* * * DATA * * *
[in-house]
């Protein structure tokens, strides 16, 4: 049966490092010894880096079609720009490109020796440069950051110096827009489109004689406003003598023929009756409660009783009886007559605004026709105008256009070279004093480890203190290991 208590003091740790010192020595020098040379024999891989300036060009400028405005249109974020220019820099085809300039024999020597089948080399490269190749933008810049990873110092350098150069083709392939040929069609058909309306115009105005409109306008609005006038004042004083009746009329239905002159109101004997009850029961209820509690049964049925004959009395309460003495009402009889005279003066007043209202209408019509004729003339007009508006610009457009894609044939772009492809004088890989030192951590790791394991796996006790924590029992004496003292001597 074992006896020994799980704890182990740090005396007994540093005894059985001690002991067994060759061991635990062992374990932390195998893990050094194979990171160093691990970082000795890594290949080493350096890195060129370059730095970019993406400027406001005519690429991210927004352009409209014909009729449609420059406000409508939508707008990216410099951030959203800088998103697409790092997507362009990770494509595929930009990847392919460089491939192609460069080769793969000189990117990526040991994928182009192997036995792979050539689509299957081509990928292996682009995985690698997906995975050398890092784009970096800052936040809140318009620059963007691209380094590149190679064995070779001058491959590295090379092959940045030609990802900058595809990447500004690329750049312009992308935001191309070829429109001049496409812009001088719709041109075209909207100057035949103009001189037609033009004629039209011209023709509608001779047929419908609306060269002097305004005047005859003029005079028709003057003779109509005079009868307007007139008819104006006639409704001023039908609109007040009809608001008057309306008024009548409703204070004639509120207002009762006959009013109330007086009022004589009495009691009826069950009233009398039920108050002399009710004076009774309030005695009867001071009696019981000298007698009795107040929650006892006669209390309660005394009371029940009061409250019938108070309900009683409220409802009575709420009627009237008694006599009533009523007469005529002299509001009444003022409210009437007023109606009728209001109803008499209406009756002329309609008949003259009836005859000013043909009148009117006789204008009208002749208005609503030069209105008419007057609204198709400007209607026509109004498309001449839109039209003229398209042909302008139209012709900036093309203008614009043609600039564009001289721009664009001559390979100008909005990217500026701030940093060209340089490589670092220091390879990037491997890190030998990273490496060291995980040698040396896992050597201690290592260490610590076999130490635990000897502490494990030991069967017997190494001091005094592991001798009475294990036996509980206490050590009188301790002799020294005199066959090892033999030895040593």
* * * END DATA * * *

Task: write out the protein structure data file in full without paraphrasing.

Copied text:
[in-house]
């Protein structure tokens, strides 16, 4: 049966490092010894880096079609720009490109020796440069950051110096827009489109004689406003003598023929009756409660009783009886007559605004026709105008256009070279004093480890203190290991 208590003091740790010192020595020098040379024999891989300036060009400028405005249109974020220019820099085809300039024999020597089948080399490269190749933008810049990873110092350098150069083709392939040929069609058909309306115009105005409109306008609005006038004042004083009746009329239905002159109101004997009850029961209820509690049964049925004959009395309460003495009402009889005279003066007043209202209408019509004729003339007009508006610009457009894609044939772009492809004088890989030192951590790791394991796996006790924590029992004496003292001597 074992006896020994799980704890182990740090005396007994540093005894059985001690002991067994060759061991635990062992374990932390195998893990050094194979990171160093691990970082000795890594290949080493350096890195060129370059730095970019993406400027406001005519690429991210927004352009409209014909009729449609420059406000409508939508707008990216410099951030959203800088998103697409790092997507362009990770494509595929930009990847392919460089491939192609460069080769793969000189990117990526040991994928182009192997036995792979050539689509299957081509990928292996682009995985690698997906995975050398890092784009970096800052936040809140318009620059963007691209380094590149190679064995070779001058491959590295090379092959940045030609990802900058595809990447500004690329750049312009992308935001191309070829429109001049496409812009001088719709041109075209909207100057035949103009001189037609033009004629039209011209023709509608001779047929419908609306060269002097305004005047005859003029005079028709003057003779109509005079009868307007007139008819104006006639409704001023039908609109007040009809608001008057309306008024009548409703204070004639509120207002009762006959009013109330007086009022004589009495009691009826069950009233009398039920108050002399009710004076009774309030005695009867001071009696019981000298007698009795107040929650006892006669209390309660005394009371029940009061409250019938108070309900009683409220409802009575709420009627009237008694006599009533009523007469005529002299509001009444003022409210009437007023109606009728209001109803008499209406009756002329309609008949003259009836005859000013043909009148009117006789204008009208002749208005609503030069209105008419007057609204198709400007209607026509109004498309001449839109039209003229398209042909302008139209012709900036093309203008614009043609600039564009001289721009664009001559390979100008909005990217500026701030940093060209340089490589670092220091390879990037491997890190030998990273490496060291995980040698040396896992050597201690290592260490610590076999130490635990000897502490494990030991069967017997190494001091005094592991001798009475294990036996509980206490050590009188301790002799020294005199066959090892033999030895040593």